|Residents||17,526 (Dec. 31, 2019)|
|Population density||234 inhabitants / km²|
|Patron saint||San Chiaffredo|
Campanile of the Chiesa San Giovanni
Saluzzo ( Piedmontese Salusse , occitan Saluças , French Saluces , German outdated Salutz ) is a city in the Italian province of Cuneo in the southwest of the Piedmont region . On January 1, 2019, the neighboring municipality of Castellar was incorporated.
Saluzzo lies at an average altitude of 395 m above sea level at the foot of a foothill of the Monviso , where the Valle Po (upper course of the river) joins the Po plain. The Po, which rises in the Cottian Alps, flows past about 3 km north of the city and begins to meander in the plain here.
Part of the city is flat, while the other part is on steep slopes. The municipality covers an area of 75 km² .
From 1142 Saluzzo was a margraviate , first under a Manfred, who was a son of Boniface, Margrave of Savona. The line ended in 1548 when the city and territory were occupied by the French. Since the margraves were opponents of the House of Savoy and participated in the clashes between France and the Empire, the city was often ravaged by war.
Due to the history of the settlement, the place is divided into an older lower town on the plain and the upper town, which was fortified around 1280 and located on the western slope. Between the two, the remains of two gates can still be seen today: the Gothic Porta della Vacca , around 1379 ( Via Vacca / Via Palazzo di Citta ) and a little further south, the Porta S. Maria, which was renovated in 1791 in classicist style . The upper town has been able to preserve its medieval structure and historical building stock that is well worth seeing; Gothic buildings are preserved above all in the eastern part of the Salita al Castello , in the west there are also baroque aristocratic palaces.
The cathedral of S. Maria Assunta in the lower town was built in 1491 and 1501 and raised to the status of cathedral in 1511 when the new diocese of Saluzzo was established . The brick basilica has a uniform floor plan in the seven nave bays and the seamless connecting choir , corresponding to the short construction period. The church in Piedmont, which is the last large Gothic building, is more dependent on French than Italian models, but according to Lombard tradition, there is no transept . The campanile adjoining the choir to the north is based on the two basement floors of the previous building of the 12th century parish church, while the upper floors raised the tower to 64 m in 1771, thus dominating the silhouette of the lower town. The figurative and ornamental decoration of the facade was made in terracotta around 1510, perhaps by Benedetto Briosco . The interior appears extremely ancient with its small upper windows and the cube capitals . The furnishings include a presumably French crucifix from the mid-14th century, during the Renaissance around 1495 the altar wings with saints, which were still painted on a gold background, a triptych from 1511 (Madonna between Saints Cosmas and Damian) and a group modeled in terracotta were created the Descent from the Cross from the early 16th century. The organ with its classicist case was installed around 1780, the painting of the building dates from the middle of the 19th century.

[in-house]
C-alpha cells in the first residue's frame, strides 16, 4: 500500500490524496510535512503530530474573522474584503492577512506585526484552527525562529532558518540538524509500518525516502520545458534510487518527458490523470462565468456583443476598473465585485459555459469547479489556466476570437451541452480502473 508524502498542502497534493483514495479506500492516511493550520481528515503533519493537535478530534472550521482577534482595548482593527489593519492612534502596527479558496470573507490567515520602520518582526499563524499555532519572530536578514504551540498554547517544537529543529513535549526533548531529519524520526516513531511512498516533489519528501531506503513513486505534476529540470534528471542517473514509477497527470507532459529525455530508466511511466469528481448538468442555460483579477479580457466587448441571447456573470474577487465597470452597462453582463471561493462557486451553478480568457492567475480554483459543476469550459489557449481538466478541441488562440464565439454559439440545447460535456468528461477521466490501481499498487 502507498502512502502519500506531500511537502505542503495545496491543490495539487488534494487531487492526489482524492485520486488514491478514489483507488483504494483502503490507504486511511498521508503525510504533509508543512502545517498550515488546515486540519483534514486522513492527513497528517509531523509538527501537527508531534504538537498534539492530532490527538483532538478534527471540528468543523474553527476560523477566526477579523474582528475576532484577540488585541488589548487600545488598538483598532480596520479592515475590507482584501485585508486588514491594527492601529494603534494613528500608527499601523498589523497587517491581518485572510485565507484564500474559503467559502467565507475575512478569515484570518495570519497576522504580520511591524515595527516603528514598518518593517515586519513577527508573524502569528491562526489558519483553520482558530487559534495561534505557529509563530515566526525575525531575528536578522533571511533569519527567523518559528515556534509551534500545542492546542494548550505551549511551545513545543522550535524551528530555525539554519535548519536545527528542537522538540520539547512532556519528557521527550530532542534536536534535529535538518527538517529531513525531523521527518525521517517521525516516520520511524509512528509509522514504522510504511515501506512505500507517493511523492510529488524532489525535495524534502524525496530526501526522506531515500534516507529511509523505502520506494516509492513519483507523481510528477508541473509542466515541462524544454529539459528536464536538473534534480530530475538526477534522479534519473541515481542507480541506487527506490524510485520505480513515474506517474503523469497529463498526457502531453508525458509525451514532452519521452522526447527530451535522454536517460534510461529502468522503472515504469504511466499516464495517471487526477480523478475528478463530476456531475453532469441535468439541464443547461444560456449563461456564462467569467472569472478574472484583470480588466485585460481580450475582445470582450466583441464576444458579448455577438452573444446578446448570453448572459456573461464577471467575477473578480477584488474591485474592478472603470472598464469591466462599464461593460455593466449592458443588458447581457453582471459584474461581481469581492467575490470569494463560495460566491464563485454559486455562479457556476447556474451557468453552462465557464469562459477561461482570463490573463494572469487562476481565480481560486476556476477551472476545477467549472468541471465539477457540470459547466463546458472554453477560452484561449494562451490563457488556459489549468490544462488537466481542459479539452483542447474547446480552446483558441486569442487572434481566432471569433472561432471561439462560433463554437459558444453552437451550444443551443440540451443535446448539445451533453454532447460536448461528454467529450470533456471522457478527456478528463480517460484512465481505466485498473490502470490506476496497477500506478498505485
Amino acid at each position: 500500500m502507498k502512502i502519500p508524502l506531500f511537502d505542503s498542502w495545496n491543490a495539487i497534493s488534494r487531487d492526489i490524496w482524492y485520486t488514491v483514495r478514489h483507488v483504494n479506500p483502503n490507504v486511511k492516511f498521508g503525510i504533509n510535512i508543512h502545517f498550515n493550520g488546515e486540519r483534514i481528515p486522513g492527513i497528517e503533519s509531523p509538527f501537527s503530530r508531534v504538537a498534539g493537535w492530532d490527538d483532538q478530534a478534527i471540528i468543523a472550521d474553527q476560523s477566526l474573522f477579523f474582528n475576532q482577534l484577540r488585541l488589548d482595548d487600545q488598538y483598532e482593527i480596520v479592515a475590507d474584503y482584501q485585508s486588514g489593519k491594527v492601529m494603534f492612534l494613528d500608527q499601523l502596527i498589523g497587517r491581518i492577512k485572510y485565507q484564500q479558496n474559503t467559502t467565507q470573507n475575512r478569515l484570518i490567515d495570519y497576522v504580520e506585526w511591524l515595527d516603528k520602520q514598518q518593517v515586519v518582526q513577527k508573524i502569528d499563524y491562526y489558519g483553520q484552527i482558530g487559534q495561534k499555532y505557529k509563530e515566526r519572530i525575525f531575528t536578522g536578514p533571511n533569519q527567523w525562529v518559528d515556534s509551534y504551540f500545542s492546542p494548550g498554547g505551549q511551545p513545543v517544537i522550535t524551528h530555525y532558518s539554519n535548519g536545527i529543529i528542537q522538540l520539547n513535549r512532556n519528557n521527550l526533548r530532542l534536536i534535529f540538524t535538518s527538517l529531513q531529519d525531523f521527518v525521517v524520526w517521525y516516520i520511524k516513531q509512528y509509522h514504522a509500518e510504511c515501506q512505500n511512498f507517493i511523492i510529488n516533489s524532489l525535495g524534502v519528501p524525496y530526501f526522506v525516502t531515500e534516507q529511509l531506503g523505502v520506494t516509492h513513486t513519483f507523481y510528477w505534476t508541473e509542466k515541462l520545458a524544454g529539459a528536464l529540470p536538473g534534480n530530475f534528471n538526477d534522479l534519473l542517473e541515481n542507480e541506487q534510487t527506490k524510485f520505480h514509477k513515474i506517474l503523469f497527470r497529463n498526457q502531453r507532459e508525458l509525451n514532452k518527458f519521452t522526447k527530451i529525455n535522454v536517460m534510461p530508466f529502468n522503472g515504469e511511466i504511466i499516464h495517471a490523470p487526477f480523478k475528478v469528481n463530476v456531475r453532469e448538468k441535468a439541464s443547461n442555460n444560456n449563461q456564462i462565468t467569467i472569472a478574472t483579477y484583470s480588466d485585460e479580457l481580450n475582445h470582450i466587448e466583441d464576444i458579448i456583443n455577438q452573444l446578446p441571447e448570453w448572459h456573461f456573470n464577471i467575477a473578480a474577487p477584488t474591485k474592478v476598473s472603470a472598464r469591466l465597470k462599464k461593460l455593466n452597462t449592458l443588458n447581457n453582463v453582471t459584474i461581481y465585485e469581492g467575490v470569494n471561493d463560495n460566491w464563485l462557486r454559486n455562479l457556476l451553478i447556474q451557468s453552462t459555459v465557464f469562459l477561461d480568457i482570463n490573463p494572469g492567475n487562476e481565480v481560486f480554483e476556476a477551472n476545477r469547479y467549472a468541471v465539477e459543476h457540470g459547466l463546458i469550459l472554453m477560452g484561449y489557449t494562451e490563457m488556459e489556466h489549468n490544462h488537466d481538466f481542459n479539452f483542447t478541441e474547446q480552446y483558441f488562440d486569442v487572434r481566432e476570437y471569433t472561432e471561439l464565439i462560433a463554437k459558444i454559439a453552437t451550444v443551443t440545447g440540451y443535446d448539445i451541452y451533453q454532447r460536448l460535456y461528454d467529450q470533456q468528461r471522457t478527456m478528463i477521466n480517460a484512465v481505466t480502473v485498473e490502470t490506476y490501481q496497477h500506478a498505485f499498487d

An older chapel in the upper town was enlarged for the Dominicans around 1370 into an unusually north -facing stepped hall in the Lombard building tradition. In 1376 a campanile was added to the west , from 1472 the margraves had the church expanded to the north as a basilica and a new choir built as a burial place for their dynasty by 1507 . The monastery existed until 1802. The hillside situation required considerable substructures for support. Stylistically, an influence of the French late Gothic can be recognized, therefore and because of the high quality of the workmanship, the involvement of Burgundian builders is assumed.
The former prayer house of the Jews in the former ghetto at Via Deportati Ebrei No. 29 in the lower town is an outwardly unadorned building from the 18th century, which contains an iconographically remarkable painting from the Baroque period on the upper floor. See the main article Synagogue (Saluzzo) .
The aristocratic palace, typical of the Piedmontese Renaissance, was expanded in 1525 and well restored in the 1880s. Today it houses the municipal museum with a regionally important art collection. The testimonies to the life and work of the Saluzzo-born writer Silvio Pellico are currently not on display.
sons and daughters of the town
- Ludwig II (1438–1504), Margrave of Saluzzo
- Michael Anton (1495–1528), Margrave of Saluzzo
- Giorgio Biandrata (1515–1590), founder of the Unitarian churches in Poland and Transylvania
- Zaccaria Boverio (1568-1638), Capuchin
- Goffredo Cappa (1644–1717), violin maker
- Giambattista Bodoni (1740–1813), typographer
- Silvio Pellico (1789-1854), Italian writer
- Consolata Betrone (1903–1946), Capuchin and mystic
- Magda Olivero (1910-2014), Italian opera singer (soprano)
- Carlo Alberto Dalla Chiesa (1920–1982), policeman
- Federico Lombardi SJ (* 1942), General Director of Vatican Radio and Head of the Vatican Press Office
- Claudio Monge OP (* 1968), religious and theologian
- Camilla Rosatello (* 1995), tennis player
- Heinz Schomann : Piedmont, Liguria, Aosta Valley. Stuttgart: Reclam, 1982, pp. 355-366.
- Statistiche demografiche ISTAT. Monthly population statistics of the Istituto Nazionale di Statistica , as of December 31 of 2019.
- Schomann, p. 359
- Schomann, pp. 356-359.
- Schomann, pp. 361-364